Breaking News: The State News Agency Antara reports that the quarantine period for fully vaccinated (3 injections including booster) international travelers arriving in Bali has been reduced to three days.
The latest shortening in the quarantine period was announced on Monday, 14 February 2022, by the Coordinating Minister for Maritime Affairs and Investment, who also serves as COVID Czar, Luhut Binsar Pandjaitan. Speaking at a press conference and quoted by Antara, Luhut said: “Starting next week, Indonesians and foreign nationals who have received their booster vaccine dose will have their quarantine period reduced to three days upon arrival.”
All travelers arriving internationally in Indonesia will be required to take a COVID-19 PCR test upon arrival and again at the end of their 3-day quarantine. Providing the final test for COVID-19 is “negative,” the traveler is then free to resume their daily life.
The Indonesian government will “encourage” newly arrived travelers to submit to a third COVID-19 test on the fifth day after their arrival and share the results with public health authorities.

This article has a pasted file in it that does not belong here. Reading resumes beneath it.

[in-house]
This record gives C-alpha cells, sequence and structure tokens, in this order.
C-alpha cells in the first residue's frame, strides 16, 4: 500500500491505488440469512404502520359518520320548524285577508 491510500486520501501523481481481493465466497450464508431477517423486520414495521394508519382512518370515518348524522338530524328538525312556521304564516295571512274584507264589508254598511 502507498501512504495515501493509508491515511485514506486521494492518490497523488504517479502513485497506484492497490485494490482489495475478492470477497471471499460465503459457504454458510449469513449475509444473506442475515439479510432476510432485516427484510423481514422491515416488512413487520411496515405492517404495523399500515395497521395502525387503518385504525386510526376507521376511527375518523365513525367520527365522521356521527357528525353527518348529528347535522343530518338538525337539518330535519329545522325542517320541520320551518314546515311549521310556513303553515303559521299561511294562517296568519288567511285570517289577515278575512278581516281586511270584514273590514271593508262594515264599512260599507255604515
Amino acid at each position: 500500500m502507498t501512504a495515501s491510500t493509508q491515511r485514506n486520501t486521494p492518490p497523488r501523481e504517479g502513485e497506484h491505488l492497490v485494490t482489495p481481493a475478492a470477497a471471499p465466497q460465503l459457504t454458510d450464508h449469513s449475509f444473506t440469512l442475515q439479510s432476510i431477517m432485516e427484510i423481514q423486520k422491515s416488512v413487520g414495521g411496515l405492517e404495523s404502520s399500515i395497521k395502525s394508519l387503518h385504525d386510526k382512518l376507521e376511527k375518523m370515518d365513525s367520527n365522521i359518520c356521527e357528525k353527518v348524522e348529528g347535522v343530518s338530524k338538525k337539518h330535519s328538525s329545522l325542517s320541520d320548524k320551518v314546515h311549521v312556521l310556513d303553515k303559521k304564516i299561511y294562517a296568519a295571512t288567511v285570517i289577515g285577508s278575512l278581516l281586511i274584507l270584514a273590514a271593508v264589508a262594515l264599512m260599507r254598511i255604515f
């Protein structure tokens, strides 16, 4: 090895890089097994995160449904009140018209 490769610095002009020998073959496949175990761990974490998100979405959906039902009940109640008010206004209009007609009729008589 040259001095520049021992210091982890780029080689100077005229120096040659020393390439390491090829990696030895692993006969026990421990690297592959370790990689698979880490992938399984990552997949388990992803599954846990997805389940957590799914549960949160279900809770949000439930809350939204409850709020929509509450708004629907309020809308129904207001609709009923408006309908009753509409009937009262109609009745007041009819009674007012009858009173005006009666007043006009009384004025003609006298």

Further Quarantine Relaxation Ahead
Luhut signaled a further relaxation in quarantine requirements may be in the works, and the 3-day quarantine period could soon be available to all foreign arrivals starting from as early as 01 March 2022, depending on developments in the nationwide drive to control the spread of the virus. Adding: “If the domestic situation and vaccination coverage continues to improve, it is possible that we might no longer impose centralized quarantine for all overseas travelers by April 1, 2022, or sooner; yet this depends on the pandemic situation and progress on pandemic handling.”
To lessen the economic impact of COVID-19 lockdown requirements, the government has eased rules (PPKM Level 3) on public movements. Office capacity in Level 3 areas has been relaxed from 25% to 50%, allowing more people to return to their workplace instead of working from home. Similarly, maximum capacity levels at public places, attractions, and tourism centers are doubled from 25% to 50% of the normal capacity allowances.
Concluding, Pandjaitan said: “The government concludes that we still have sufficient spaces to impose a lighter COVID-19 circuit-breaker to prevent negative effects on the economy because our focus is to balance our health sector capability with economic recovery.”